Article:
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Posts Tagged ‘megan’s law’

Megan’s Law and the National Public Sex Offender Registry

Tuesday, December 7th, 2010

A consequence of being convicted of certain sex offenses is the requirement to register as a sex offender. This requirement, generally referred to as “Megan’s Law,” can be for life or for a number of years.

Having to register as a sex offender has a number of significant negative consequences. First, the registries are public and, of course, are available on the internet, making them a constant source of public shaming for both the offender and his family. In addition, it makes it difficult for individuals on this registry to obtain employment and housing.

Sadly, there is no evidence that registration prevents future criminal conduct. It would thus appear that registration is nothing more than additional punishment.

But a new problem related to the registry emerged in 2007, when then Attorney General Alberto Gonzales declared the federal reporting requirement (The Adam Walsh Act) to be retroactive. That meant someone who had been convicted prior to the passage of the new law was now subject to its provisions.

Failure to register is a separate crime. But punishing someone for conduct which predates the law is generally an unconstitutional violation of the ex post facto doctrine. Louisiana has recently held this to be the case. Similarly, in 2008, the Alaska Supreme Court ruled that the Alaska Sex Offender Registration Act does not apply to persons whose acts predate the effective date of the Act.

This is an issue I expect to see a lot more of.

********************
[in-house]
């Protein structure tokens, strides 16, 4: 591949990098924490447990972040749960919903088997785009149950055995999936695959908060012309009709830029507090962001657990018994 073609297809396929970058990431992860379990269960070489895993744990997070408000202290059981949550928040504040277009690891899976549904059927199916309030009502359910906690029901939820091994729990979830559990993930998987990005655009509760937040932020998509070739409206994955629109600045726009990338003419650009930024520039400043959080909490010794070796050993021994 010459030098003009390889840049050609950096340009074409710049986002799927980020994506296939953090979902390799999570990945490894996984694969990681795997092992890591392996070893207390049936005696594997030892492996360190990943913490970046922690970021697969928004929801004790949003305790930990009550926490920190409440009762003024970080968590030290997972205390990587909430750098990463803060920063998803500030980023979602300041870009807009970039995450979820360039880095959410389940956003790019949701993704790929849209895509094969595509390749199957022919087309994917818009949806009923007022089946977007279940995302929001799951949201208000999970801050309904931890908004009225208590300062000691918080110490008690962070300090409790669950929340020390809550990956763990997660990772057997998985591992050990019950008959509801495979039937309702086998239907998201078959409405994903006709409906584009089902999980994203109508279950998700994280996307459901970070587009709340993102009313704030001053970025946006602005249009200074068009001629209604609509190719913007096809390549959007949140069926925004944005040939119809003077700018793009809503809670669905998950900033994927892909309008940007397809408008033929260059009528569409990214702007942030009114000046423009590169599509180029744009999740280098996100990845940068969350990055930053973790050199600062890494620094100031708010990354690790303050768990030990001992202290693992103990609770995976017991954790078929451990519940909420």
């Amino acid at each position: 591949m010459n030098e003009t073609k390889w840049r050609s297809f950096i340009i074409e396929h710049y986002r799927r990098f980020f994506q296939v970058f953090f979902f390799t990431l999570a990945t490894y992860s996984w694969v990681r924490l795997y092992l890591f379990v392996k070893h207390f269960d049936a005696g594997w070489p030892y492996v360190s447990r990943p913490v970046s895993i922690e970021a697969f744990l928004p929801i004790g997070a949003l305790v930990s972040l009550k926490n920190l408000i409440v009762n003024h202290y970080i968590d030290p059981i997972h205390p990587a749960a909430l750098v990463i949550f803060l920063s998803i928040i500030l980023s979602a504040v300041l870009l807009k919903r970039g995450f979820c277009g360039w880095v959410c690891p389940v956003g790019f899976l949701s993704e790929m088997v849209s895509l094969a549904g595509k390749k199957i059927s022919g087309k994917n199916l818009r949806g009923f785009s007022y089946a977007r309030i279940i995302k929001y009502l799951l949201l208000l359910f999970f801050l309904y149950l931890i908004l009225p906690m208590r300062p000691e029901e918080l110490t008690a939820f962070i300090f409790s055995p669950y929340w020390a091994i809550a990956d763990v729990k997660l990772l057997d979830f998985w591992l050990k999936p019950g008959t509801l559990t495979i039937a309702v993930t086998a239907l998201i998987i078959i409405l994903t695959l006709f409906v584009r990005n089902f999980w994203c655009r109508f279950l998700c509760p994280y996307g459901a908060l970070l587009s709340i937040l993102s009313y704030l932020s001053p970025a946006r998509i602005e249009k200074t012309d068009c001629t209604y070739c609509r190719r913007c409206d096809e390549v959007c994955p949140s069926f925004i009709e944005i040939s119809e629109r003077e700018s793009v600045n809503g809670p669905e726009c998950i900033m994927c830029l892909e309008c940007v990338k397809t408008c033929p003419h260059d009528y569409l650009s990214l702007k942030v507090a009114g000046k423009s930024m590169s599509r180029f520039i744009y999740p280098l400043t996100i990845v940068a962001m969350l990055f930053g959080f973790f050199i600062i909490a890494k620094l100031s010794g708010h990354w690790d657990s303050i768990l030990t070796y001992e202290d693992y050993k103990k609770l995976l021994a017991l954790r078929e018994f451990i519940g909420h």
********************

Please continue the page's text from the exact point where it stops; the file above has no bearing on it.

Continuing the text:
–Stanton D. Levenson

Current Sex Offense Case and the Registration Requirements of Megan’s Law

Tuesday, May 18th, 2010

Sex offense cases pose a particularly difficult challenge when they implicate the onerous, unfair, ineffective, and totally counter-productive Megan’s law registration requirements.

In Pennsylvania, certain sex offenses carry a ten year registration requirement, while other sex offenses mandate a lifetime registration. Failure to register is a separate crime punishable by a separate term of imprisonment.

Yesterday I represented a young man at his Preliminary Hearing for four sex abuse related offenses. Two of the offenses carried a ten year registration requirement.

Prior to the hearing, the Assistant District Attorney offered the following plea bargain: in exchange for waiving the hearing, the D.A. would withdraw two of the charges and recommend a sentence of probation.

One of the two charges that the Defendant would have been required to plead guilty to carried a ten year registration requirement. The Defendant rejected the offer.

We then had the hearing. Based upon my cross-examination of the alleged victim, I was able to persuade the District Magistrate to dismiss the two counts carrying the registration requirements.

We will have a trial in criminal court on the remaining two counts. The Magistrate’s decision deprives the D.A. of a valuable and unfair negotiating tool– the ten year registration requirement. In addition, by having the invaluable opportunity of cross-examining the alleged victim at this early stage of the proceedings, I was able to develop information which should pave the way to a successful result at trial.

–Stanton D. Levenson